One of the ministers from one of the churches involved in the debt relief effort said this about the decision: ⁣”Well, I began to cry because I knew what it would mean for – it was exactly 5,888 people. I’ll never forget that number. I knew what this would mean for them, that it was a new start for people.”⠀ ⠀ ⠀

A new start. Your debt is forgiven. What amazing words those are! The link to the full story is here. You’ll be glad you listened.⠀

Warning: You Are Entering the Fitting Room!

I don’t know about you, but the older I get, the more I believe that fitting rooms need a warning sign. A warning sign that says “The mirror may reflect things that surprise, shock or astound you! Please refrain from sudden outbursts!”

Here’s the back story: We head off to a family wedding in Florida today. I love weddings, I love family, and I love palm trees so I’m looking forward to it.

In thinking through what I would wear, I realized I’d like to look a little firmer. You know that thing called gravity? It creeps around and through you in the oddest ways!

I had limited time, but I was armed and ready – or so I thought. I picked up a few things from the rack of undergarments and headed toward the aptly called “fitting room.” Five minutes later, busy with Lycra and straps, I caught sight of this stranger in the mirror! I shrieked! “By God, who is that? Who is in my fitting room and what is she wearing?” Thankfully the store was short-staffed, so no one came to my aid, because the moment after I screamed I realized that the chubby, wrinkled person in the mirror was me.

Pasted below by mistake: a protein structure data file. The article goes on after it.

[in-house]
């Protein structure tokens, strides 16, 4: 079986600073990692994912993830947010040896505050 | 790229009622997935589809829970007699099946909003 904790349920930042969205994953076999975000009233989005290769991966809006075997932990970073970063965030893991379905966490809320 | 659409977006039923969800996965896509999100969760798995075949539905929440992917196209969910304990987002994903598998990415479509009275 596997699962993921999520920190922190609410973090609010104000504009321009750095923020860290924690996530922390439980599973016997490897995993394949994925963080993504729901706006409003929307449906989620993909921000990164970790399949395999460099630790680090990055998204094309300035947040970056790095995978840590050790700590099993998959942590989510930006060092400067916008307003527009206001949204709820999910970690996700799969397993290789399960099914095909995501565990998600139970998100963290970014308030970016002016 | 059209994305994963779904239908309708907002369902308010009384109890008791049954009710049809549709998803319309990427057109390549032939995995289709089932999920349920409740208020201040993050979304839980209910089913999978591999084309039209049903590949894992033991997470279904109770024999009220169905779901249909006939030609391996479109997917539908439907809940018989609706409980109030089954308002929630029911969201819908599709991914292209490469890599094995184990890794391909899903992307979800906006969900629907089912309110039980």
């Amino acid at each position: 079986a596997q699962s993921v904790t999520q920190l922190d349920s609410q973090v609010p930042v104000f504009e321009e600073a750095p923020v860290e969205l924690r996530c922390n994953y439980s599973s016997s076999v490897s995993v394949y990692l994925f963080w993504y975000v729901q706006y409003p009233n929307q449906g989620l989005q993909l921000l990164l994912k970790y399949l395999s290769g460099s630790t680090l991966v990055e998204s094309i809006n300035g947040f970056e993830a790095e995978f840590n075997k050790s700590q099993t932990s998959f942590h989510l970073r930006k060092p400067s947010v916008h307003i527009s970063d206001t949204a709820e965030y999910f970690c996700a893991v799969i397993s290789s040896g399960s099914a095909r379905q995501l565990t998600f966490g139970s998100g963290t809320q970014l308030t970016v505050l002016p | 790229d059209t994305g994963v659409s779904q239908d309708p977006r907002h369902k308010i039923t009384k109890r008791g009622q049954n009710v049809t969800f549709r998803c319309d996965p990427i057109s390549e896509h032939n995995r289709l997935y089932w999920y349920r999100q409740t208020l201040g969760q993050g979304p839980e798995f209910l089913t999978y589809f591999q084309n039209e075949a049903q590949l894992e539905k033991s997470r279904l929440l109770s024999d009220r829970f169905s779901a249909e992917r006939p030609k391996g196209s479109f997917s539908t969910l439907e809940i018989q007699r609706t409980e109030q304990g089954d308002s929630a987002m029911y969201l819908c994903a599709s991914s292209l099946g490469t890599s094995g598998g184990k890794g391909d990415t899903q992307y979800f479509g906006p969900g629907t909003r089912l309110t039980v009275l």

How did I get to be HER?

What? How could this be? How could the beautiful, lithe, me who I thought I was be Her of the Stretch Marks and Muffin Top? I gasped in horror. Where is the me who I thought I was?

While those of us who are of a certain age have our own challenges, any female who has reached the age of being able to go to the fitting room alone knows the “thrill of victory and the agony of defeat” that are part of the shopping experience. Too often we women drag along men, expecting them to  make a potentially self-esteem damaging experience easier. It rarely happens and I can’t count how many couples I have watched in the same scenario.  It goes something like this:

She: You don’t like it. (in flat tones) He: I didn’t say I didn’t like it. (in defensive tones) She: But I can tell – you didn’t say anything. If you had liked it you would have said something. He: It’s not whether I like it, it’s whether you like it. She: But I need an opinion. He: Look, I don’t know women’s clothing. I guess I like it. Maybe you need something that doesn’t have stripes. She: I knew you thought I looked fat(in an accusing and hurt tone, eyes welling up). He: I did not say that. She: Let’s just go.